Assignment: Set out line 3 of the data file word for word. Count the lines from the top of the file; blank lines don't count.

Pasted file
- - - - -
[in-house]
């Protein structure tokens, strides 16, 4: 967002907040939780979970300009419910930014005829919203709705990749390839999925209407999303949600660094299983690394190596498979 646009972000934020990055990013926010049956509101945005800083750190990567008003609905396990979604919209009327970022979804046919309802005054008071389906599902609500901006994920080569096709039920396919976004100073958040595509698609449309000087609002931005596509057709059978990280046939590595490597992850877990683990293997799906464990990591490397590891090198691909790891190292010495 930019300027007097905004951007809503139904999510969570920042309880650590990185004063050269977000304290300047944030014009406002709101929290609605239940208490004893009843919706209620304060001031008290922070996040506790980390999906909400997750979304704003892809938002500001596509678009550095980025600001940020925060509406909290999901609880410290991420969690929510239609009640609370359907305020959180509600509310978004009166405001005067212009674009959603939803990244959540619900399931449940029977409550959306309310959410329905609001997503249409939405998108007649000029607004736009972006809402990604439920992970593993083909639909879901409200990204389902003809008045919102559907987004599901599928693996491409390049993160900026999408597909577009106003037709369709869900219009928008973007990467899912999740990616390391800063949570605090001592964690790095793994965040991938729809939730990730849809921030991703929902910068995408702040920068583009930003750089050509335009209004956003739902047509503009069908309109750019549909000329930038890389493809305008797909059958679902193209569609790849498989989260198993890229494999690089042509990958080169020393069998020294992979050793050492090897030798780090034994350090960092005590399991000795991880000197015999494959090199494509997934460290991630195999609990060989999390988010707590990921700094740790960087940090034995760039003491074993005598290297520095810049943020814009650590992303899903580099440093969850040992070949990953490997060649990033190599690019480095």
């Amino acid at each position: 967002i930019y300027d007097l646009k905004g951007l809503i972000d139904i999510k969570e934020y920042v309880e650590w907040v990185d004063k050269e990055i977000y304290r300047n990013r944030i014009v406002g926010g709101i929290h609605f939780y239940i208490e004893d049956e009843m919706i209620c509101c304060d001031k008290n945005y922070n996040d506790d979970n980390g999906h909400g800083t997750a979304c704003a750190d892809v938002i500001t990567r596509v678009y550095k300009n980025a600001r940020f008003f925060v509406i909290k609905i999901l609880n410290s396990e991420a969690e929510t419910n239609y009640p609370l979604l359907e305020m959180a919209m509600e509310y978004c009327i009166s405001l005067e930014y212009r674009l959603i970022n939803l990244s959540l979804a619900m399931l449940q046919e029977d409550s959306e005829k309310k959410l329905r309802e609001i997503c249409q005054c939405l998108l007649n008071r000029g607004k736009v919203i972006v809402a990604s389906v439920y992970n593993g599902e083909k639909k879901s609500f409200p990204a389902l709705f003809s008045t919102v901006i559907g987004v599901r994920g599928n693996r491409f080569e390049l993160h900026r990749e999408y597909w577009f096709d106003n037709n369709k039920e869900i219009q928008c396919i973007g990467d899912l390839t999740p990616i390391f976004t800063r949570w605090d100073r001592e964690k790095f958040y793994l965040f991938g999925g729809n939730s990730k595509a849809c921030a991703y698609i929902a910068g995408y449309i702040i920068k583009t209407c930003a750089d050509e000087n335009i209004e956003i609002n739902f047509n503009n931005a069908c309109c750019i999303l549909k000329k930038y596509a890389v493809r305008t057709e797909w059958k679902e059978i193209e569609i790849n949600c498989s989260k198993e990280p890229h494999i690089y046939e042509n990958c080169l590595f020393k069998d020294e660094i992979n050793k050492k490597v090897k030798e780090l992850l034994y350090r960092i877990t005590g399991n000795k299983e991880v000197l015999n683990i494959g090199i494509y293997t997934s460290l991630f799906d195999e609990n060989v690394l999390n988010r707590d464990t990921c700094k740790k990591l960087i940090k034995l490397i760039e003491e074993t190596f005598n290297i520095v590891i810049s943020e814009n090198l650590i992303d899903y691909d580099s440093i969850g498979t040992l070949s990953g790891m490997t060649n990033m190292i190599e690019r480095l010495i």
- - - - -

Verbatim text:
């Amino acid at each position: 967002i930019y300027d007097l646009k905004g951007l809503i972000d139904i999510k969570e934020y920042v309880e650590w907040v990185d004063k050269e990055i977000y304290r300047n990013r944030i014009v406002g926010g709101i929290h609605f939780y239940i208490e004893d049956e009843m919706i209620c509101c304060d001031k008290n945005y922070n996040d506790d979970n980390g999906h909400g800083t997750a979304c704003a750190d892809v938002i500001t990567r596509v678009y550095k300009n980025a600001r940020f008003f925060v509406i909290k609905i999901l609880n410290s396990e991420a969690e929510t419910n239609y009640p609370l979604l359907e305020m959180a919209m509600e509310y978004c009327i009166s405001l005067e930014y212009r674009l959603i970022n939803l990244s959540l979804a619900m399931l449940q046919e029977d409550s959306e005829k309310k959410l329905r309802e609001i997503c249409q005054c939405l998108l007649n008071r000029g607004k736009v919203i972006v809402a990604s389906v439920y992970n593993g599902e083909k639909k879901s609500f409200p990204a389902l709705f003809s008045t919102v901006i559907g987004v599901r994920g599928n693996r491409f080569e390049l993160h900026r990749e999408y597909w577009f096709d106003n037709n369709k039920e869900i219009q928008c396919i973007g990467d899912l390839t999740p990616i390391f976004t800063r949570w605090d100073r001592e964690k790095f958040y793994l965040f991938g999925g729809n939730s990730k595509a849809c921030a991703y698609i929902a910068g995408y449309i702040i920068k583009t209407c930003a750089d050509e000087n335009i209004e956003i609002n739902f047509n503009n931005a069908c309109c750019i999303l549909k000329k930038y596509a890389v493809r305008t057709e797909w059958k679902e059978i193209e569609i790849n949600c498989s989260k198993e990280p890229h494999i690089y046939e042509n990958c080169l590595f020393k069998d020294e660094i992979n050793k050492k490597v090897k030798e780090l992850l034994y350090r960092i877990t005590g399991n000795k299983e991880v000197l015999n683990i494959g090199i494509y293997t997934s460290l991630f799906d195999e609990n060989v690394l999390n988010r707590d464990t990921c700094k740790k990591l960087i940090k034995l490397i760039e003491e074993t190596f005598n290297i520095v590891i810049s943020e814009n090198l650590i992303d899903y691909d580099s440093i969850g498979t040992l070949s990953g790891m490997t060649n990033m190292i190599e690019r480095l010495i």